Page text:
If I had written this morning, I would’ve told you about trying to write between morning tantrums, and then again amidst yogurt and blueberries and lots of chatter, while we watched the caterpillars in the container on the dining table, caterpillars the toddler found roaming the fennel fronds out in the garden. The garden now overgrown, jungle-like, tomato plants leaning on each other like drunk friends at the end of a long night. I would’ve forgotten to tell you that her dad took her outside to the garden, that in fact he was the one who spotted the caterpillars, who thought to get the little carrier from the garage and collect the fat critters carefully, fronds and all, a tiny, temporary habitat for her amusement and inspection. If we were a still life painting, we’d be called “Mother and Child Breakfast with Caterpillars.” You see, the father is not at the table. He’s already gone off to work, even on a holiday. Every day this man works. And yet, in the early morning hour before he goes, he finds a moment to walk to the garden with the bumbling, mercurial toddler, to spy a small creature, to gentle it into a container, to ask his daughter, what colors do you see? I don’t write enough about this man. All he does. All he is. Truest heart.
(Post 230 of 365)
I’ve spent too many posts relying on subtext to tell the truth of each day, so here’s one where I’ll state it plain.
I rode horses for a few years as a kid. Western style, not English. I remember the excitement of picking out real cowgirl boots. I know how to saddle, bridle, brush, and clean the caked mud from hooves. My body knows the rhythm of walk, trot, cantor, gallop. I love trail rides, but the ring is best for galloping. During a competition when I was ten, the saddle wasn’t tightened, and on the return loop, it slid from my horse taking me with it. I don’t remember the fall; I want to say I might’ve even landed on my feet. I know I managed not to get trampled. Once during a lesson, another horse bit mine and he reared up, front legs reaching into the air, chucking me backwards, but I held on. Those were the only memorable events, those and the time a horse stepped on my foot. I loved driving to the stable, the routine of readying the horse, just being close to those majestic creatures, and of course I loved to ride.
At some point during my pregnancy, I told my brother I missed riding horses. I don’t know what prompted it, I just wanted to be out in the woods horseback riding. A fleeting notion. Many months later, when my daughter was just 5 months old, my brother stopped by with a birthday present that he and my siblings had arranged. I’ll never forget, it was the middle of the day and he was dressed in his suit looking so polished and handsome. The baby had just dozed off and I was lying in bed with her, delirious from long-term sleep-deprivation. The place was surely a mess. By then my brother had a 2-year-old and understood, but I still felt embarrassed. He smiled, handed me an envelop, and whispered, “Open it.” Inside were two gift certificates to a stable a few towns away. Apparently the stable did not routinely offer gift certificates, but were happy to accommodate the request and created two by hand (see above picture). The font on the backside is mismatched and each certificate contains different information. He had to wait a bit while they made them up. We laughed and laughed, silent-don’t-wake-the-baby laughter bubbling into tears streaming down my cheeks, which turned into real tears after he’d left–I was so moved by the thoughtful nature of the gift, that he remembered after all that time, a whim from a passing conversation.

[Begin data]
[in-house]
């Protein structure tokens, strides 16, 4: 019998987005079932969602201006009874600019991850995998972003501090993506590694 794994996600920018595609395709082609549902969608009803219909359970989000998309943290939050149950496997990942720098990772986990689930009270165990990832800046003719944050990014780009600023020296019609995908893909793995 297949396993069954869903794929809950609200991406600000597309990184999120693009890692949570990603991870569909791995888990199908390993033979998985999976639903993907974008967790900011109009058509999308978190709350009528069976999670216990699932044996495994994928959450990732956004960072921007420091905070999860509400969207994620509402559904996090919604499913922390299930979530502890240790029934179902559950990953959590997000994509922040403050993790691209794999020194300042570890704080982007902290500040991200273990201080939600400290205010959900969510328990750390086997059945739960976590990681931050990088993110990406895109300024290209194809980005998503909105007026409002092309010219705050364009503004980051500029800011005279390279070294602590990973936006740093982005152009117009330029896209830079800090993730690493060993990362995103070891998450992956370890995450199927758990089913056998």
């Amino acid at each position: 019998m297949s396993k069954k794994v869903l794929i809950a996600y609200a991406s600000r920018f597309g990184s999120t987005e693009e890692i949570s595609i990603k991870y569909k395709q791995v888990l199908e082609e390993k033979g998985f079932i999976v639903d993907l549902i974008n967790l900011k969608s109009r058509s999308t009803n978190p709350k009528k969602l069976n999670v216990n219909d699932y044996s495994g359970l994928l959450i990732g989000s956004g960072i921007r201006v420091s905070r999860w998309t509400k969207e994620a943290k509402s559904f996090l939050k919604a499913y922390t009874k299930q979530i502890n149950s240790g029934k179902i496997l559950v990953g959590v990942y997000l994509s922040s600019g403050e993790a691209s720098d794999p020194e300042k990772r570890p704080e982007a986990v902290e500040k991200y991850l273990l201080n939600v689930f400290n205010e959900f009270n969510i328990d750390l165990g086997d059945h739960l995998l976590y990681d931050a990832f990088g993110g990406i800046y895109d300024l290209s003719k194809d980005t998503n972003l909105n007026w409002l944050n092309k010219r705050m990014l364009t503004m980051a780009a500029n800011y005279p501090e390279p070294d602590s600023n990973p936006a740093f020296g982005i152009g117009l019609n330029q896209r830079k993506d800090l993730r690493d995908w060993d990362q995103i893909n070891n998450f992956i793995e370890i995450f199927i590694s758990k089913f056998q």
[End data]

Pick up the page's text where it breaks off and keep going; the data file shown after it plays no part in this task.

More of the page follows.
(Post 218 of 365)
Tonight a poem, well known and beloved. Mary Oliver’s Wild Geese. I keep this one on the side of my fridge. I love poetry. I love to hand copy poems, slow it down, become intimate with each word. There’s something sacred about it.
You do not have to be good.
You do not have to walk on your knees
For a hundred miles through the
My whole body exhales. Relief. Guilt runs deep and thick in my Irish Catholic family. I feel it in the marrow of my bones. Just recently I realized that part of what this project is is claiming myself. Maybe that’s what the whole thing is about. And as I claim myself, I release guilt.
You only have to let the soft animal of
love what it loves.
Yes. Motherhood has taught me that.
Tell me about despair, yours, and I will
tell you mine.
This is why we write. And why we read. And how we love.
Meanwhile the world goes on.
Meanwhile the sun and the clear
pebbles of the rain
are moving across the landscapes,
over the prairies and the deep trees,
the mountains and the rivers.
Meanwhile the wild geese, high in the
clean blue air,
are heading home again.
Whoever you are, no matter how lonely,
the world offers itself to your
calls to you like the wild geese, harsh
and exciting –
over and over announcing your place
in the family of things.
Doesn’t she just leave you breathless and peaceful?